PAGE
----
Unlike most practical people, we’ve decided to participate in Ragbrai a week and a half before we move. Ragbrai is a week-long bike ride across the state of Iowa that occurs each year in July. Neither of us have ever ridden it before, so we committed to do a day or two together (prior to deciding to move). For months we’ve tried to get some miles in and work our way up and down hills. We’ve read blogs, talked to others who’ve done it and bought some supplies. We’re ready, right? 

What I’ve come to find is that whether or not we are ready cannot really be determined before we do it. We could try and compare to others and say, “if he can do it, so can I!” or “We’re in far better shape than they are!” But does it matter what they think or how we compare? Whether we’re ready or not, we’ll still have to actually do it. And guess what? I have a feeling my miles on the bike will help, but that it’s still going to be a challenge tomorrow. I’ll still feel the pain in my knees and sweat on my face. I’ll still be exhausted at the end of it all. And on mile 36, it doesn’t matter if I’m better off than someone else, because regardless, I’ll still have another 50 miles to go in the day. 

I think it will be the same with this move. We can try to prepare and talk to others. We can read up and be told we’ll be fine. But we’re still going to have to do it, and it’s still going to be hard. With it comes stress and pain and exhaustion. No matter how much we prepare, that can’t be avoided. And we’ll have to face it. We’ll have to get through each mile whether there is wind, rain, sun or bumps. We’re going to do this move and feel all of the elements against us. It might be fine in the end, but there’s no denying that it’s a real part of what we’re taking on. I think I want to embrace that and acknowledge that, as opposed to trying to overlook it. With this adventure comes a lot of challenges and risks. There’s no point in sugar-coating it. We’re going to do it though, and do it together as a team and be stronger in the end.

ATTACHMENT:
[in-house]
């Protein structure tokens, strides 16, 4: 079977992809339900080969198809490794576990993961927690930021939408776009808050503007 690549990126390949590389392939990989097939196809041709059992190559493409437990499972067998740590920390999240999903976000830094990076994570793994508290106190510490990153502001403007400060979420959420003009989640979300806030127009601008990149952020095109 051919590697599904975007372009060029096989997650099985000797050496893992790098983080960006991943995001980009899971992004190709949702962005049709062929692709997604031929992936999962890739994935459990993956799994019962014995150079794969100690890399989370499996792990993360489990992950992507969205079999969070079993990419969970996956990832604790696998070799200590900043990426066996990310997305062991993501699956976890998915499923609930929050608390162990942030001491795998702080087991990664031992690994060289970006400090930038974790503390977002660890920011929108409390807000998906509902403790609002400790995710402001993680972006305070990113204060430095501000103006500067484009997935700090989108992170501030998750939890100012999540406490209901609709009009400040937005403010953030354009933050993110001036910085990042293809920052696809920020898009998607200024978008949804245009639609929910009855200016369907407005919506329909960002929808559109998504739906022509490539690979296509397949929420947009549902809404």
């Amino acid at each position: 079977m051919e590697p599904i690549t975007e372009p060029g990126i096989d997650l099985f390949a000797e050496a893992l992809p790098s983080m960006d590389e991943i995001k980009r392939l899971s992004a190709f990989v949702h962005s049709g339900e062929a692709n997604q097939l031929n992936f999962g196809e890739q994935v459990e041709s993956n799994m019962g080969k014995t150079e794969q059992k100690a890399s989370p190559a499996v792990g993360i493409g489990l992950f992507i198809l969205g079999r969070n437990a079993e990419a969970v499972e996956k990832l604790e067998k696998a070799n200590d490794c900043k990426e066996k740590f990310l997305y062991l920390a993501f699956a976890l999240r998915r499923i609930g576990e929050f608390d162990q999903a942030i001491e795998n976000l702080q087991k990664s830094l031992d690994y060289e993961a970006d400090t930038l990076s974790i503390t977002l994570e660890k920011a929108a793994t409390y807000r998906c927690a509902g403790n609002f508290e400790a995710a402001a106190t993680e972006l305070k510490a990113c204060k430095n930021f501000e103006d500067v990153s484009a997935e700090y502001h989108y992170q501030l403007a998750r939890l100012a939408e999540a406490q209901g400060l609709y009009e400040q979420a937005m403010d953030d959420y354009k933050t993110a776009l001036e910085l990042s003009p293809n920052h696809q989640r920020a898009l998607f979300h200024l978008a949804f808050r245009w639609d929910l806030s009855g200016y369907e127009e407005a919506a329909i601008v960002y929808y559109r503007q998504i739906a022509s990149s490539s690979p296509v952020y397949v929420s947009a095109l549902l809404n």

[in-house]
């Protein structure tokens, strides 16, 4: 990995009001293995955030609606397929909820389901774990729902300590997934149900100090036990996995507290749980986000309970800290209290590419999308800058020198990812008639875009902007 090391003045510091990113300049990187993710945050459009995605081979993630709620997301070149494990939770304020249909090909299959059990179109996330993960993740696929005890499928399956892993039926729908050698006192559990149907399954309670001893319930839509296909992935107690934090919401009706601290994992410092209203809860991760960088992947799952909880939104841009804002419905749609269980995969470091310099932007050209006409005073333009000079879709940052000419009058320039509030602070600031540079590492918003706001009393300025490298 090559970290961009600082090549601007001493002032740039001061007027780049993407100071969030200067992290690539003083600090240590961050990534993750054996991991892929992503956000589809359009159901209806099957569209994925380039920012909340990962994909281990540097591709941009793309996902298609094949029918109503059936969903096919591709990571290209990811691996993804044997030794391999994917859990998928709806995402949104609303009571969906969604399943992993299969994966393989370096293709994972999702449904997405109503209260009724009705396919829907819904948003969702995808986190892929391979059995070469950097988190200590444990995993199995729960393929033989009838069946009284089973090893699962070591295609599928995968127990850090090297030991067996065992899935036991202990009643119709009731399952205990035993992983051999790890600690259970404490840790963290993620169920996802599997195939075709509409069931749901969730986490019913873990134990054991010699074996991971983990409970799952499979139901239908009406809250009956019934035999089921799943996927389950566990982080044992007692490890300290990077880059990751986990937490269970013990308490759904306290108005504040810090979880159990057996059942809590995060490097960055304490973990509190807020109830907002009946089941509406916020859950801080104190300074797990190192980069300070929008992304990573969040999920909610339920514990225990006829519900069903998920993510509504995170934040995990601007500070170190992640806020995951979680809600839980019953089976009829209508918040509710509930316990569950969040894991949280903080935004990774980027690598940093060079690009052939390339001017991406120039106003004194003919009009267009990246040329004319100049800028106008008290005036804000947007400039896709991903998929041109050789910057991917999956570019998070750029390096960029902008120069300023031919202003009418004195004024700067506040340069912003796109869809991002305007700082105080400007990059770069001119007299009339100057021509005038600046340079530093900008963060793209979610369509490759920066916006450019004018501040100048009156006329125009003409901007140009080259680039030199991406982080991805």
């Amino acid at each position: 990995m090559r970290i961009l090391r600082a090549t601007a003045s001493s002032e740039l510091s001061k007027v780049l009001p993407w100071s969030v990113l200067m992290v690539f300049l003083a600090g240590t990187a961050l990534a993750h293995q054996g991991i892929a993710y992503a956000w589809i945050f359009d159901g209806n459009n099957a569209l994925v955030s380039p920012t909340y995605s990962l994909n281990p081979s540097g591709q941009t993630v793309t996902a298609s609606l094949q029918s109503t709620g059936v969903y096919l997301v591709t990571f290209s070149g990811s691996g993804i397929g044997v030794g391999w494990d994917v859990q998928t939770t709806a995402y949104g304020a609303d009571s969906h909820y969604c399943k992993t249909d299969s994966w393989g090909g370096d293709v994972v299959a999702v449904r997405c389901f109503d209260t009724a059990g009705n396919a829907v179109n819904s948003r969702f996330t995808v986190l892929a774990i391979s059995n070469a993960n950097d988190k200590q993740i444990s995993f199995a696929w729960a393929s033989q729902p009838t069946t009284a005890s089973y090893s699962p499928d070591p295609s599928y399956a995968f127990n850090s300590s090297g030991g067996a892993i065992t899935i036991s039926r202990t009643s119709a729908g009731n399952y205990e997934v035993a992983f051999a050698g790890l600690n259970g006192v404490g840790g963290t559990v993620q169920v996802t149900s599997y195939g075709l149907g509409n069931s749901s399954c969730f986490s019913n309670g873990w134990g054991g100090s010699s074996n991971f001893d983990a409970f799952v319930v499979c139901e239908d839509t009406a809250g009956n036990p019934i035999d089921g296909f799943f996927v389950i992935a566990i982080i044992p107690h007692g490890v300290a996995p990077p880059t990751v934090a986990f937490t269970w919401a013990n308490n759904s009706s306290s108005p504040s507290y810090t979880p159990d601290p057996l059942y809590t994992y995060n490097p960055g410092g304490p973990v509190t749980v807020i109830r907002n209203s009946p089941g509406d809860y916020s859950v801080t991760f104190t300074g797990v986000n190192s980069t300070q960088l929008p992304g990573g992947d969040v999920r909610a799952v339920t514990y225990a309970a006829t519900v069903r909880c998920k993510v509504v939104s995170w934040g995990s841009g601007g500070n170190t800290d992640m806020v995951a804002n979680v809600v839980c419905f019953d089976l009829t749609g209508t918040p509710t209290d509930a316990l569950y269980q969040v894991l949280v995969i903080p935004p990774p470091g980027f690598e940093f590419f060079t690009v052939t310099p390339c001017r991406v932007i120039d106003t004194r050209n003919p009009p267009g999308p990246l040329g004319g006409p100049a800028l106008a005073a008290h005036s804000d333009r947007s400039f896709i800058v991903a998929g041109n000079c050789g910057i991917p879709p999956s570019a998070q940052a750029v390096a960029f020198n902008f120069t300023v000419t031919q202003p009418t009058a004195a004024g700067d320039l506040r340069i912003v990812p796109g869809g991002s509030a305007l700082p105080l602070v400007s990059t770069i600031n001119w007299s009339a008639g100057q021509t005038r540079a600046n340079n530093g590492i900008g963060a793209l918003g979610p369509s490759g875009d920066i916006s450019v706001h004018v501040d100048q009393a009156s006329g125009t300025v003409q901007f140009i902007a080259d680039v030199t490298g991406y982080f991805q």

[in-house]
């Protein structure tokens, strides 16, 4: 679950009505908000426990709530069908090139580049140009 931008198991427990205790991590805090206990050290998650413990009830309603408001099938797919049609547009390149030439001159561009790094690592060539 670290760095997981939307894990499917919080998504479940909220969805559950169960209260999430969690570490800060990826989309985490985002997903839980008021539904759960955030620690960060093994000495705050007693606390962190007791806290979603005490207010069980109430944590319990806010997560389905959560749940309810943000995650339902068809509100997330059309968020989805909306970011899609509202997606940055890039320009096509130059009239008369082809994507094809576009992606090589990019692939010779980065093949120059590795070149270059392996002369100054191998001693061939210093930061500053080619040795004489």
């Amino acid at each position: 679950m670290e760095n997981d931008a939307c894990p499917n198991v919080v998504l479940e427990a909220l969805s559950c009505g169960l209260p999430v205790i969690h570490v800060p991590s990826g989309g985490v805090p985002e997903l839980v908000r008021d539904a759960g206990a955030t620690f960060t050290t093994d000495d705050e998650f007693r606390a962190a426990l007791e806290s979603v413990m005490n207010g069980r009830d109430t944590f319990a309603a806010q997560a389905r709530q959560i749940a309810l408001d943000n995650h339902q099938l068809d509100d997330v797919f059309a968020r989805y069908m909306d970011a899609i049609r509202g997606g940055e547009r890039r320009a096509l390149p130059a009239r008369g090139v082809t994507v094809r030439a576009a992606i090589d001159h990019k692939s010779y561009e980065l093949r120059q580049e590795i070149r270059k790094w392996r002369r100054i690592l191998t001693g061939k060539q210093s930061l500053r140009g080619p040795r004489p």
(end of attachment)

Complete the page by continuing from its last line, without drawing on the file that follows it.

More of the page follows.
Whisper & Fade

With quitting a job and leaving a state comes a few changes. Some will be gradual and some will be immediate. As we start to pack our lives and mentally prepare, those around us also make a shift. It’s the way it goes. We knew this would happen and really, it’s healthy. But sitting around your co-workers as they whisper and plan their next steps, you can’t help but feeling like your time is already over. Your opinion is no longer needed as you slip through their lives and memories. Sure, these things need to happen. Honestly, I’m so glad that they are able to move forward without me. It alleviates some of my fears and stress with how this move would affect those around me. Now that people know what our plans are, not all plans made are ours. Other plans will be made, and they will be made without us. It’s good, it’s as it should be and it’s a sad realization all at the same time.

Like a lot of things to come this month, it’s bittersweet. Nothing about it should necessarily be different, but I want to acknowledge it’s very real and noticeable presence. This move is an adventure and a blessing, but it’s not all a romantic comedy.